I am pretty comfortable in the world of Strix/Hapax. At this point, it’s like being a native Torontonian or Dunedinite or New Yorker: you know how things work. I feel like I’ve carved myself out a nice little niche in this fictional world.
So it’s a bit strange to be exploring a new one. In my slightly confusing and apparently hereditary manner of code-naming projects, The Next Next One has become simply The Next One—the Victorian-feeling dark fantasy which has nothing to do with Hapax, and about which I can’t really say more because it will fly right out of my head.
It’s a bit like baking bread, really. You can’t go around showing it off to people while it’s rising, or it won’t turn out properly.
But I digress. After so long thinking about Angels and Seraphs, aither and dimensions, it’s exciting to dive into a new world with new rules (though technically, I’m not done with Strix yet: there are still edits to be done). Crafting magic systems (on which I may do a separate post later) is ridiculously fun. It’s a thought experiment, basically. “If this, then that. And if that, then this other really cool implication too.” And so it goes, asking questions and gradually exploring all the little tucked-away corners of your new world.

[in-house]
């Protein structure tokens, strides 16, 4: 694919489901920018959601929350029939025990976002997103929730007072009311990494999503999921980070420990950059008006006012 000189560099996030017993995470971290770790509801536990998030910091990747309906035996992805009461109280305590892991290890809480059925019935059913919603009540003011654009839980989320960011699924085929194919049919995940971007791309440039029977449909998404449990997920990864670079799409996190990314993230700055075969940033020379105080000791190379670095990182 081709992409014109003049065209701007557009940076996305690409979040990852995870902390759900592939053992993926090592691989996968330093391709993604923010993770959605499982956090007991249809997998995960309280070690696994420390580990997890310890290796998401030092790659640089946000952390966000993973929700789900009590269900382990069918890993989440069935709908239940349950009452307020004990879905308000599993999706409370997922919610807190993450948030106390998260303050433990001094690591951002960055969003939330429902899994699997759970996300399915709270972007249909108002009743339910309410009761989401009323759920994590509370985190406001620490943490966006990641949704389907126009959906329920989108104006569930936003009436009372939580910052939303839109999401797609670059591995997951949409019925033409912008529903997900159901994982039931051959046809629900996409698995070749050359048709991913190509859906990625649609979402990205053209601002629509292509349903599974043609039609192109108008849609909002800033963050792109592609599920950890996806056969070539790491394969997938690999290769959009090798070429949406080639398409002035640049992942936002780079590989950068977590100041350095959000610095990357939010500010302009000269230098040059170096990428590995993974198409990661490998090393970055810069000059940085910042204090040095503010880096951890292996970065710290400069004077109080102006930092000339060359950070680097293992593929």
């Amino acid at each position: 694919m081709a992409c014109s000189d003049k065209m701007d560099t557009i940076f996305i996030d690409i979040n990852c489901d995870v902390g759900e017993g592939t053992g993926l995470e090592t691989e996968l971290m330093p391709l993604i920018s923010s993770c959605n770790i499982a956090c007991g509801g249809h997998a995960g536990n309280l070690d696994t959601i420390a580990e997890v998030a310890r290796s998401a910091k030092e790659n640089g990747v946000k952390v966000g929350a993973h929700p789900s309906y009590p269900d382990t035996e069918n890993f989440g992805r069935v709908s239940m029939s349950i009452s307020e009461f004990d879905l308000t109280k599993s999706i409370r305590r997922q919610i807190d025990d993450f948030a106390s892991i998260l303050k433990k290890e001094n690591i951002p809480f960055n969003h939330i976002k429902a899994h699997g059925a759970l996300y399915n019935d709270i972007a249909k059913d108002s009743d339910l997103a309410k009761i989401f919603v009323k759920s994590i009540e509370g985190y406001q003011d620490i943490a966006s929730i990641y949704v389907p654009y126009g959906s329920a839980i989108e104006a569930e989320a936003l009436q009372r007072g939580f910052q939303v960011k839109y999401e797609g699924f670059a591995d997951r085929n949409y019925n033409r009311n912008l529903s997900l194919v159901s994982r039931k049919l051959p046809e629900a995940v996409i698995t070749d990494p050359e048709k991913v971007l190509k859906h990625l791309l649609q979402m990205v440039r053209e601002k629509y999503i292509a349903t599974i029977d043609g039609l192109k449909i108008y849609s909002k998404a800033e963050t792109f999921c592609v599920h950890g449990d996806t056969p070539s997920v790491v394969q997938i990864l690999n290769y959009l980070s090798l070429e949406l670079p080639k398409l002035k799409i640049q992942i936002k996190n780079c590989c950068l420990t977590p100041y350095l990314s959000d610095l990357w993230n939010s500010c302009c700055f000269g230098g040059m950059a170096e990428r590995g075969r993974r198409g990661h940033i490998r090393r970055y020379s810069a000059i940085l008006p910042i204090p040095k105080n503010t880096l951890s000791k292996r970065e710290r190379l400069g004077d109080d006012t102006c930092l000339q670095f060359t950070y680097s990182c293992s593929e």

Because this one is set in a Victorian-ish milieu, I do have a head start. “Hmm, I wonder what a nineteenth-century country inn would be like… OH HEY, I’M IN ONE ALL DAY, MOST DAYS!!!”
As is probably quite clear, I love my dayjob. Times like this, I really appreciate it.
That being said, there are still specifics that I don’t know yet. I had a decently detailed map of the Ecclesiat and a rough idea of the City’s layout. In this new land, I’m not quite there yet. Oddly for me, I don’t have the theology totally worked out. I’m not sure where things stand in relation to each other.
That’s all world-building, and that involves more research and mulling. In terms of plot, I think of my outlines as roadmaps. I know where I’m starting and ending, and key landmarks along the way so I (hopefully) don’t get completely lost, but there’s still room for side trips. In that way, starting a new novel, especially one set in a wholly new world, is a bit like embarking on an expedition. I have my map (sort of). I will know the terrain. And, very importantly, I know the people with whom I’ll be journeying.
PLUS: NEWS AND SUCH
Speaking of dayjobbery, I’ll be adding “blogger” to my list of job titles and contributing much more frequently to the Black Creek Growler. It is a blog about beer, brewing, and beer history. It makes me happy. You should read it. 😉